It’s pretty easy to finish a video game today, it’s just a matter of putting the right amount of time in, the game keeping your interest for long enough to allow you to finish it. What happens if you don’t though? Should the meticulous design of something like Castlevania: Lords of Shadow support a play style other than ‘play every night or every other night, start to finish in a week or two’?
I was a victim of this over the holidays this year – I was playing a few games in the run up to christmas (Castlevania one of them – and I think it’s great by the way), then… it’s the holidays. Back to Scotland for two and a half weeks. When I picked up Castlevania again in mid-January, I was useless at it. Fair enough – I’d be noticeably worse at a lot of things if I didn’t do them for a couple of weeks, but in the case of some games, this can leave me in a difficult position where I can’t engage with the game at all. It’s a barrier.
I’m not proposing that games are too difficult. Like I said, it’s pretty likely that people complete games nowadays. What’s a problem for me (and according to the 30-something-as-average-gamer stats, I am the norm), is that I’ll follow the difficulty curve of a game, building on what I learned yesterday; perhaps delving slightly deeper into a more complex control system, only to put the game down for a week (because us 30-somethings have things to do, ok?), and be faced with the nightmare challenge of being inserted back into the game at a point way above my skill level. Actually, I’m not just talking about the difficulty curve, it’s the story, orientation, familiarity with the sheer availability of options open to me, and even more on a game-by-game basis.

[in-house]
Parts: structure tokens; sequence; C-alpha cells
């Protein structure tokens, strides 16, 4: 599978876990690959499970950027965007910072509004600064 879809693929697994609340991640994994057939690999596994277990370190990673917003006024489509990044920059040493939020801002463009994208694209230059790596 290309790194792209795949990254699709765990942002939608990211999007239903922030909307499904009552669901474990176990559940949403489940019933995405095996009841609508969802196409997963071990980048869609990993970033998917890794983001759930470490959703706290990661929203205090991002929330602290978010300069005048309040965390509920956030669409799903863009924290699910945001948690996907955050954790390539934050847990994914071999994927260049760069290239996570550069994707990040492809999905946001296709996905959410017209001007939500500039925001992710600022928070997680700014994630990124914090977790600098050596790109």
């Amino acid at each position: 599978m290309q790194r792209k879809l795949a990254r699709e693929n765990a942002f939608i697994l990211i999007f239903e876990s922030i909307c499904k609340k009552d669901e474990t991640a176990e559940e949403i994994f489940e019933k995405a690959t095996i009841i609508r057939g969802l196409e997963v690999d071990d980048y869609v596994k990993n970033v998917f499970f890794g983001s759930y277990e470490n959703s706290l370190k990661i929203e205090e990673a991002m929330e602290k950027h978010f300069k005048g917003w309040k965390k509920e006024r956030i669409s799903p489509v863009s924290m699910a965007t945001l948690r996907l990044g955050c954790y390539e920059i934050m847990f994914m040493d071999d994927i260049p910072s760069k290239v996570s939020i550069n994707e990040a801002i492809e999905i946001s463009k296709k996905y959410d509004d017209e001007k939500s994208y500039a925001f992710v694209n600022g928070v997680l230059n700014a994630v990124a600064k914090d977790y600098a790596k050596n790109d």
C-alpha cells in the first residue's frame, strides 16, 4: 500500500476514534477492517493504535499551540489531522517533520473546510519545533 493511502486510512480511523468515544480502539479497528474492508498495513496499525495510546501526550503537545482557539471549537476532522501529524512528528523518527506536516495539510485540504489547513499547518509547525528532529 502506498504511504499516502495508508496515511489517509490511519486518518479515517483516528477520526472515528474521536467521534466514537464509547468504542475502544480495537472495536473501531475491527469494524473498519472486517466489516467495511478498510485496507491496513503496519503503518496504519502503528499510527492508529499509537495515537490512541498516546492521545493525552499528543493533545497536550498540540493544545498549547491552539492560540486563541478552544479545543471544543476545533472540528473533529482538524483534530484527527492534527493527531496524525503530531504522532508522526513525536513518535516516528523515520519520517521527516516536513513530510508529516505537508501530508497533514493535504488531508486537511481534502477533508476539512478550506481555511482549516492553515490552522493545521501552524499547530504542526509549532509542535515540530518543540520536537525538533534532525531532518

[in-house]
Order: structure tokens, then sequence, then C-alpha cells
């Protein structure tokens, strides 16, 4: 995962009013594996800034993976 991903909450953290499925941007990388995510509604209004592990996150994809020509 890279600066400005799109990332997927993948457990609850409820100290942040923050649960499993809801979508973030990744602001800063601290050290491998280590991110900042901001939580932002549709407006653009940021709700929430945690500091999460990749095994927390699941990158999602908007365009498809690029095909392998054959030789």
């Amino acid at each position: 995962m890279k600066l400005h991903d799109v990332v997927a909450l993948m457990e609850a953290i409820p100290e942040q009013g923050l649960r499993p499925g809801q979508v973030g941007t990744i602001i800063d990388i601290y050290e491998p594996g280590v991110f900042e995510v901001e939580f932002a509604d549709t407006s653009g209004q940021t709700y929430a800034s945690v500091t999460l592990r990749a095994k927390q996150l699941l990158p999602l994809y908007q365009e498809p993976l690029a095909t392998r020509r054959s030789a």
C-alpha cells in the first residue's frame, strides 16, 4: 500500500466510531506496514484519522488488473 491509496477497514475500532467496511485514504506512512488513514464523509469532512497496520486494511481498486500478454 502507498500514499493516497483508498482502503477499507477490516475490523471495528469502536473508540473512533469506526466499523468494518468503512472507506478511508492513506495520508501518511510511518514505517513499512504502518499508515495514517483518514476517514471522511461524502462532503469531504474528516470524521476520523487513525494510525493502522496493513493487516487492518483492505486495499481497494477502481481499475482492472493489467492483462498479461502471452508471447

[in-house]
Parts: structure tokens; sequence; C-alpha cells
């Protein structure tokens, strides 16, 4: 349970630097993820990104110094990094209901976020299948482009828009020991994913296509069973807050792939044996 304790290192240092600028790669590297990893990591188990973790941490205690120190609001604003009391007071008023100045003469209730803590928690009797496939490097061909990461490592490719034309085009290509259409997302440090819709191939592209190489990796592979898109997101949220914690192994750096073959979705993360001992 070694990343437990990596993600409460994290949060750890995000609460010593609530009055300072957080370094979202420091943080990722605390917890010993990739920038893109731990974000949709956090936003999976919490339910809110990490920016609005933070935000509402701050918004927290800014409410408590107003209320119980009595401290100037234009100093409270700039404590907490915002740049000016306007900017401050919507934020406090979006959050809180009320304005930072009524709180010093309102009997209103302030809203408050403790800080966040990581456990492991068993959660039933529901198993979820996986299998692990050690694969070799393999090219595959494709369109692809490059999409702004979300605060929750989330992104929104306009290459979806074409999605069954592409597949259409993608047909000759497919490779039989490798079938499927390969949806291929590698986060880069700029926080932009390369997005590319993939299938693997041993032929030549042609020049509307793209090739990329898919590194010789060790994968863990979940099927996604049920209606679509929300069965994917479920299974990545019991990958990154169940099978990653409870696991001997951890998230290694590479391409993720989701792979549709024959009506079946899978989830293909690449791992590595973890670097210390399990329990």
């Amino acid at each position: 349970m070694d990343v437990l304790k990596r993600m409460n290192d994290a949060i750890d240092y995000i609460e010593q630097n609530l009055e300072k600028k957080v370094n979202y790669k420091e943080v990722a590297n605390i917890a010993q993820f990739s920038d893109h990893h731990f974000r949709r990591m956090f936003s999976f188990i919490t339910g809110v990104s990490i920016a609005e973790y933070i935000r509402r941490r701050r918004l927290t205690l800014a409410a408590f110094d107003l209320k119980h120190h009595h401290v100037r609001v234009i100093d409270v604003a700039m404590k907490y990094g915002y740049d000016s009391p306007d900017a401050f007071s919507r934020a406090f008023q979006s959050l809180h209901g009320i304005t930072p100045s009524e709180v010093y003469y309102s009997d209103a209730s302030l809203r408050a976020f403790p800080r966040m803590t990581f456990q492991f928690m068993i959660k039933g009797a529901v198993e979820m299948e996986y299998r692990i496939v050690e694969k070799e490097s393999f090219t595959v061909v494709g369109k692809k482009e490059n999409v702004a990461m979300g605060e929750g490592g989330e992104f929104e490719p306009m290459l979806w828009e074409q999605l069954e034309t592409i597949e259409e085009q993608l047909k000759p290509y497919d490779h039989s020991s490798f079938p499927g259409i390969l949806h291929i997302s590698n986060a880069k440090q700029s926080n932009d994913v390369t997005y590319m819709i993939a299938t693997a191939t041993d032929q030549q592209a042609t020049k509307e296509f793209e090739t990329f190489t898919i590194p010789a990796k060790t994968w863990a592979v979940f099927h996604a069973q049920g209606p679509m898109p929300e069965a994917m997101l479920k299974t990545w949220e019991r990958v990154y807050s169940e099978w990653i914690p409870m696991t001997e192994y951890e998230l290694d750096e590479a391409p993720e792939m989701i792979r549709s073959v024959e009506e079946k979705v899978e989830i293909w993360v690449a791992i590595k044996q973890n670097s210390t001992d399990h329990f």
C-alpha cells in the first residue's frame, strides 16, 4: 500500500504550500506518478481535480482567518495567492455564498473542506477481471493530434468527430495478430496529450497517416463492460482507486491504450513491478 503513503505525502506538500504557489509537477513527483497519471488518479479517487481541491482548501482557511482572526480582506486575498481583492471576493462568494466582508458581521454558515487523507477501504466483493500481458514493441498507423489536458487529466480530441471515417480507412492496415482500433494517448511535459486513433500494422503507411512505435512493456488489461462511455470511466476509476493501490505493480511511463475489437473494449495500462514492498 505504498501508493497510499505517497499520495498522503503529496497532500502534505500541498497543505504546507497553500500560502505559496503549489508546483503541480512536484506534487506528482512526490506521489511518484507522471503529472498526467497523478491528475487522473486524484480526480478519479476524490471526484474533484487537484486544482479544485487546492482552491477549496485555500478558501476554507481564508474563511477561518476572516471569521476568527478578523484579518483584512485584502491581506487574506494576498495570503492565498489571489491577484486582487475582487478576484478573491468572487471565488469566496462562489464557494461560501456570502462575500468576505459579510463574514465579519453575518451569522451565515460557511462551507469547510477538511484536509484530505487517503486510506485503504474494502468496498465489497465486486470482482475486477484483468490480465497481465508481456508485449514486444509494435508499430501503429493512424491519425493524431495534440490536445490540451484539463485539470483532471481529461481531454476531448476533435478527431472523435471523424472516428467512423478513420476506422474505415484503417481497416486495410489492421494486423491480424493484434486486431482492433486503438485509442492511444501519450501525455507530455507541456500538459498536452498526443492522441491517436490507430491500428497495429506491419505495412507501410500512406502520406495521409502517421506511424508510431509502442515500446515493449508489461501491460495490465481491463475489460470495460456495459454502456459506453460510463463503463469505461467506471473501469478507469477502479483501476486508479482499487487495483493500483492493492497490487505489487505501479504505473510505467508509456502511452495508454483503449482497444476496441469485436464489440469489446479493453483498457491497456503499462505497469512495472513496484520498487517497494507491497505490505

This is exactly why Ninja Gaiden II has sat gathering dust on my shelf for 2 years. I loved it. I worked late for a week, or there were a few gigs on or I went on holiday or something. I can’t go back – I hit a spike and didn’t play for a while, now I’m still at that spike and unable to backtrack to get good at the game again. I feel like I’ll have to actually start again if I’m going to progress. So, there are now 2 obstacles between me and the enjoyment I was getting from Ninja Gaiden II while I was playing it regularly; my inability to play the game (and I’ve tried to pick it up again, but at that point there’s nowhere to go, nowhere to re-learn) and the time I’ve already spent that I’ll need to spend again.
You could say that films share that same trait, but a film is 2 hours out of your life. It’s really no big deal to watch it again. Going back to the start of Ninja Gaiden II is a lot more work than watching a film from the start again because the phone rang halfway through and you got caught up in something.
Books? Yeah, books are a better analogy – you’ll spend 8 hours reading a book, which is about how long I can expect to play a game for unless it’s special. But in reading a book, you’re only really concerned with story, characters, setting. After a week away from the book you were reading, if you’ve re-familiarised yourself with those elements, then you’re free to continue. There’s no muscle memory, there’s no skill element. I still know how to read, I still know the language.
Games really are something else. We’re at the point in the life of video games as an entertainment where many people from many demographics can be considered ‘gamers’, but generally speaking, we still make games for the dedicated, those who can learn with the game and stay in it. We rarely welcome back lapsed players.
I don’t know how this gets solved or if it ought to be (maybe it’s just part of what makes games a unique experience), but it is a reason why I feel I can’t go back to a lot of games with expansive stories, controls and abilities evolve and deepen with the time line.
If only a small percentage of players will finish a game, then perhaps that’s because we don’t support this kind of situation (which I imagine is fairly common). We’re determined to encourage people to start playing our games but perhaps we don’t do enough to encourage them to come back.